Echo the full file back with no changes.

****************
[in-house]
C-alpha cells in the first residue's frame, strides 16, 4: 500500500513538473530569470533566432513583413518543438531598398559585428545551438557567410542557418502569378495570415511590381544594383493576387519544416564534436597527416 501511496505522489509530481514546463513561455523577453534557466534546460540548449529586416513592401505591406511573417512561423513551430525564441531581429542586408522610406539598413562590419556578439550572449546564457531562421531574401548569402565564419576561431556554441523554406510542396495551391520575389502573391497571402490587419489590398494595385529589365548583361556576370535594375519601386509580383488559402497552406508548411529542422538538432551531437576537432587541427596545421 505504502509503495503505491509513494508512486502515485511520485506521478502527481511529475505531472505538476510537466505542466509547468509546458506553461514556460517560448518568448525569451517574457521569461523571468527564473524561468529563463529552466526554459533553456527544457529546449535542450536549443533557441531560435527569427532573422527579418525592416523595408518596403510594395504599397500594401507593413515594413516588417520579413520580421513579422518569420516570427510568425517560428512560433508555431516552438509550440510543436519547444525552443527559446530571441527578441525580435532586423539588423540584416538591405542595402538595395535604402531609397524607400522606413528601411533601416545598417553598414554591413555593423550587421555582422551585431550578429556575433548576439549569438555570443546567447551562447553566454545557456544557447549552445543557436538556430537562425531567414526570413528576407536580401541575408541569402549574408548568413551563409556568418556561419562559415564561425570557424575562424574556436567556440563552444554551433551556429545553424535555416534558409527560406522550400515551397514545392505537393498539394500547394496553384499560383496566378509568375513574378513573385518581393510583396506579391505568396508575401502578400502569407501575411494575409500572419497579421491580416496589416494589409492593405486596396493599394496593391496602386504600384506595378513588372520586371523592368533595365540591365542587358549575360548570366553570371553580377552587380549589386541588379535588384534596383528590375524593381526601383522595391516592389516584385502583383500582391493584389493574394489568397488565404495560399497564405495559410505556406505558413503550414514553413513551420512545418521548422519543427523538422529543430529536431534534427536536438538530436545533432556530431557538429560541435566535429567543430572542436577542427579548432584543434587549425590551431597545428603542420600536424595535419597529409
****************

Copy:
[in-house]
C-alpha cells in the first residue's frame, strides 16, 4: 500500500513538473530569470533566432513583413518543438531598398559585428545551438557567410542557418502569378495570415511590381544594383493576387519544416564534436597527416 501511496505522489509530481514546463513561455523577453534557466534546460540548449529586416513592401505591406511573417512561423513551430525564441531581429542586408522610406539598413562590419556578439550572449546564457531562421531574401548569402565564419576561431556554441523554406510542396495551391520575389502573391497571402490587419489590398494595385529589365548583361556576370535594375519601386509580383488559402497552406508548411529542422538538432551531437576537432587541427596545421 505504502509503495503505491509513494508512486502515485511520485506521478502527481511529475505531472505538476510537466505542466509547468509546458506553461514556460517560448518568448525569451517574457521569461523571468527564473524561468529563463529552466526554459533553456527544457529546449535542450536549443533557441531560435527569427532573422527579418525592416523595408518596403510594395504599397500594401507593413515594413516588417520579413520580421513579422518569420516570427510568425517560428512560433508555431516552438509550440510543436519547444525552443527559446530571441527578441525580435532586423539588423540584416538591405542595402538595395535604402531609397524607400522606413528601411533601416545598417553598414554591413555593423550587421555582422551585431550578429556575433548576439549569438555570443546567447551562447553566454545557456544557447549552445543557436538556430537562425531567414526570413528576407536580401541575408541569402549574408548568413551563409556568418556561419562559415564561425570557424575562424574556436567556440563552444554551433551556429545553424535555416534558409527560406522550400515551397514545392505537393498539394500547394496553384499560383496566378509568375513574378513573385518581393510583396506579391505568396508575401502578400502569407501575411494575409500572419497579421491580416496589416494589409492593405486596396493599394496593391496602386504600384506595378513588372520586371523592368533595365540591365542587358549575360548570366553570371553580377552587380549589386541588379535588384534596383528590375524593381526601383522595391516592389516584385502583383500582391493584389493574394489568397488565404495560399497564405495559410505556406505558413503550414514553413513551420512545418521548422519543427523538422529543430529536431534534427536536438538530436545533432556530431557538429560541435566535429567543430572542436577542427579548432584543434587549425590551431597545428603542420600536424595535419597529409